Date: 2016
  11. By: Shuddhasattwa Rafiq; Ingrid Nielsen; Russell Smyth
    Abstract: We examine the effect of inter-provincial migration on air and water pollution for a panel of Chinese provinces over the period 2000-2013. To do so, we employ linear and non-linear panel data models in a Stochastic Impacts by Regression on Population, Affluence and Technology (STIRPAT) framework. Our findings from both the linear and non-linear models suggest that inter-provincial migration has contributed to air and water pollution. Results from the second-generation linear panel data models suggest that for every additional 10,000 inter-provincial migrants, chemical oxygen demand (COD) increases 0.33-0.58 per cent and sulphur dioxide (SO2) increases 0.15-0.33 per cent. Our results from the non-linear threshold panel model are that for every additional 10,000 inter-provincial migrants, COD increases 0.2-0.5 per cent and SO2 increases 0.10-0.20 per cent. These estimates mean that over the period 2000-2013 average interprovincial migration was responsible for 7-12.4 per cent of wastewater discharge and 3.2-7 per cent of SO2 emissions in China based on the second-generation linear panel data models and 4.3-10.7 per cent of wastewater discharge and 2.1-4.3 per cent of SO2 emissions based on the non-linear threshold panel model.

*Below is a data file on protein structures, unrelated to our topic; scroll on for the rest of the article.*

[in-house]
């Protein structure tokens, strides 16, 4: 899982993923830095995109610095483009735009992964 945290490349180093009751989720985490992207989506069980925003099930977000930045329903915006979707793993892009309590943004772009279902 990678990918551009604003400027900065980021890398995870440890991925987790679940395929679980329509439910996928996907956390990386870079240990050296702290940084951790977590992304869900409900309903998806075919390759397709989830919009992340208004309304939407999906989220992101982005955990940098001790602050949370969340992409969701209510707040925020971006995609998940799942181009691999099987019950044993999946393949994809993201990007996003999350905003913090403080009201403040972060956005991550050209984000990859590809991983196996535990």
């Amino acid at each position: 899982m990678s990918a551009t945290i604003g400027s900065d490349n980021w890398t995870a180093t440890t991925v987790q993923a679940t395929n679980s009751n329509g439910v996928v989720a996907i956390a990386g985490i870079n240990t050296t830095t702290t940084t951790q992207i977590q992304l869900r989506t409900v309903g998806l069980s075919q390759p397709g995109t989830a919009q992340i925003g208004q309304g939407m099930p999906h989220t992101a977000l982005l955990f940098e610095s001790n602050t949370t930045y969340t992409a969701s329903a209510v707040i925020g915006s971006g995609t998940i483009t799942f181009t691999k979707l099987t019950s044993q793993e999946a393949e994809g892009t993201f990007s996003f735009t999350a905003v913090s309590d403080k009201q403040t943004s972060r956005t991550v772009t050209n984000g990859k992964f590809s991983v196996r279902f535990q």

Keywords: China, internal migration, air pollution, water pollution.
    JEL: J10 Q20 Q25 R11 R23
    Date: 2016–11
  12. By: Sara Rellstab (TI, Erasmus University Rotterdam); Marco Pecoraro (SFM, University of Neuchatel); Alberto Holly (IEMS, University of Lausanne); Philippe Wanner (I-Demo, University of Geneva); Karine Renard (SFM, University of Neuchatel)